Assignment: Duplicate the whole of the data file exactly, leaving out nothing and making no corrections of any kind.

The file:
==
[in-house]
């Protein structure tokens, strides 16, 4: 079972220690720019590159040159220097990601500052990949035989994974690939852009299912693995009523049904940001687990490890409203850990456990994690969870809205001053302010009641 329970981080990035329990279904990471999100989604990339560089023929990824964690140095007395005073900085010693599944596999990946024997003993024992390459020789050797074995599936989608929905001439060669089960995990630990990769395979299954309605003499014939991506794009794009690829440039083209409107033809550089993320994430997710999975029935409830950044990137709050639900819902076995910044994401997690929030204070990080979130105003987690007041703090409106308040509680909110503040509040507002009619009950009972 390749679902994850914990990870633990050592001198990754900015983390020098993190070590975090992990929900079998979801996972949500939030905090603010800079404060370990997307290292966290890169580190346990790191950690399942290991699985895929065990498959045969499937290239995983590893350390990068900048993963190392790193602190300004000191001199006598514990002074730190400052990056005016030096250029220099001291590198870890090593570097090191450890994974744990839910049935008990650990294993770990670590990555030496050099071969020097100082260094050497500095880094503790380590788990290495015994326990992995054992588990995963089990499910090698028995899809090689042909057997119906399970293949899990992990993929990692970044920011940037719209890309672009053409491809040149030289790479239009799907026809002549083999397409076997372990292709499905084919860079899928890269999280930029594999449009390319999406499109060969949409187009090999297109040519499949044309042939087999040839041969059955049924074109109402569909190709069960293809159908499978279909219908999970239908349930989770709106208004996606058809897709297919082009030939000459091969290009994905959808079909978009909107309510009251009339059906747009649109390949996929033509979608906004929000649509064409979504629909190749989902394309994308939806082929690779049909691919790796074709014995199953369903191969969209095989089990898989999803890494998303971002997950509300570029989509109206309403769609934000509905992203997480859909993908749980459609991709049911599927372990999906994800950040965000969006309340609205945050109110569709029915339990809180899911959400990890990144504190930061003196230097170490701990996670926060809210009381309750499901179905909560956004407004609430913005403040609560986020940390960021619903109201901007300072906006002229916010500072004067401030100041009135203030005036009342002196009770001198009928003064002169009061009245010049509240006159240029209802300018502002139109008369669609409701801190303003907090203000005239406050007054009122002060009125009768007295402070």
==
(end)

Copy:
[in-house]
């Protein structure tokens, strides 16, 4: 079972220690720019590159040159220097990601500052990949035989994974690939852009299912693995009523049904940001687990490890409203850990456990994690969870809205001053302010009641 329970981080990035329990279904990471999100989604990339560089023929990824964690140095007395005073900085010693599944596999990946024997003993024992390459020789050797074995599936989608929905001439060669089960995990630990990769395979299954309605003499014939991506794009794009690829440039083209409107033809550089993320994430997710999975029935409830950044990137709050639900819902076995910044994401997690929030204070990080979130105003987690007041703090409106308040509680909110503040509040507002009619009950009972 390749679902994850914990990870633990050592001198990754900015983390020098993190070590975090992990929900079998979801996972949500939030905090603010800079404060370990997307290292966290890169580190346990790191950690399942290991699985895929065990498959045969499937290239995983590893350390990068900048993963190392790193602190300004000191001199006598514990002074730190400052990056005016030096250029220099001291590198870890090593570097090191450890994974744990839910049935008990650990294993770990670590990555030496050099071969020097100082260094050497500095880094503790380590788990290495015994326990992995054992588990995963089990499910090698028995899809090689042909057997119906399970293949899990992990993929990692970044920011940037719209890309672009053409491809040149030289790479239009799907026809002549083999397409076997372990292709499905084919860079899928890269999280930029594999449009390319999406499109060969949409187009090999297109040519499949044309042939087999040839041969059955049924074109109402569909190709069960293809159908499978279909219908999970239908349930989770709106208004996606058809897709297919082009030939000459091969290009994905959808079909978009909107309510009251009339059906747009649109390949996929033509979608906004929000649509064409979504629909190749989902394309994308939806082929690779049909691919790796074709014995199953369903191969969209095989089990898989999803890494998303971002997950509300570029989509109206309403769609934000509905992203997480859909993908749980459609991709049911599927372990999906994800950040965000969006309340609205945050109110569709029915339990809180899911959400990890990144504190930061003196230097170490701990996670926060809210009381309750499901179905909560956004407004609430913005403040609560986020940390960021619903109201901007300072906006002229916010500072004067401030100041009135203030005036009342002196009770001198009928003064002169009061009245010049509240006159240029209802300018502002139109008369669609409701801190303003907090203000005239406050007054009122002060009125009768007295402070």